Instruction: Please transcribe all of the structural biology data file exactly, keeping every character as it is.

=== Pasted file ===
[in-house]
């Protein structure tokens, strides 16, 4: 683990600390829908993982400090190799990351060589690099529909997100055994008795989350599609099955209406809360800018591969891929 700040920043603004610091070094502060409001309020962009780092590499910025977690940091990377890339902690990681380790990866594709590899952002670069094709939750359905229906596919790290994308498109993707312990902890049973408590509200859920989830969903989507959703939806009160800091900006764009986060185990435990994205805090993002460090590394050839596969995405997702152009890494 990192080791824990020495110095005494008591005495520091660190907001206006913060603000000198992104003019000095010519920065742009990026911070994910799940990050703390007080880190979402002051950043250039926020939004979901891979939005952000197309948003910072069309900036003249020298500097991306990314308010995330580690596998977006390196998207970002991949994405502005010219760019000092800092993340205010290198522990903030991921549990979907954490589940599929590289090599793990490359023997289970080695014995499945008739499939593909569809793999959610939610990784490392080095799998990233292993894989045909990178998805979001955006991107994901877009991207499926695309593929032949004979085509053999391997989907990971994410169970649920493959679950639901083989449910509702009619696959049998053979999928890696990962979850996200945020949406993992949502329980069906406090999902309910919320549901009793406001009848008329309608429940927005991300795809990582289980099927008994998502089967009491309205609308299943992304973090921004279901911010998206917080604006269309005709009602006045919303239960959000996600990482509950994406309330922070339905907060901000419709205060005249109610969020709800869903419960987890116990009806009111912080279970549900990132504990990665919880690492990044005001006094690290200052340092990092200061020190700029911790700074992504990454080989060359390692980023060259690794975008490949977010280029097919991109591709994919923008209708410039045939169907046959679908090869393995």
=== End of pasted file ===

[in-house]
């Protein structure tokens, strides 16, 4: 683990600390829908993982400090190799990351060589690099529909997100055994008795989350599609099955209406809360800018591969891929 700040920043603004610091070094502060409001309020962009780092590499910025977690940091990377890339902690990681380790990866594709590899952002670069094709939750359905229906596919790290994308498109993707312990902890049973408590509200859920989830969903989507959703939806009160800091900006764009986060185990435990994205805090993002460090590394050839596969995405997702152009890494 990192080791824990020495110095005494008591005495520091660190907001206006913060603000000198992104003019000095010519920065742009990026911070994910799940990050703390007080880190979402002051950043250039926020939004979901891979939005952000197309948003910072069309900036003249020298500097991306990314308010995330580690596998977006390196998207970002991949994405502005010219760019000092800092993340205010290198522990903030991921549990979907954490589940599929590289090599793990490359023997289970080695014995499945008739499939593909569809793999959610939610990784490392080095799998990233292993894989045909990178998805979001955006991107994901877009991207499926695309593929032949004979085509053999391997989907990971994410169970649920493959679950639901083989449910509702009619696959049998053979999928890696990962979850996200945020949406993992949502329980069906406090999902309910919320549901009793406001009848008329309608429940927005991300795809990582289980099927008994998502089967009491309205609308299943992304973090921004279901911010998206917080604006269309005709009602006045919303239960959000996600990482509950994406309330922070339905907060901000419709205060005249109610969020709800869903419960987890116990009806009111912080279970549900990132504990990665919880690492990044005001006094690290200052340092990092200061020190700029911790700074992504990454080989060359390692980023060259690794975008490949977010280029097919991109591709994919923008209708410039045939169907046959679908090869393995």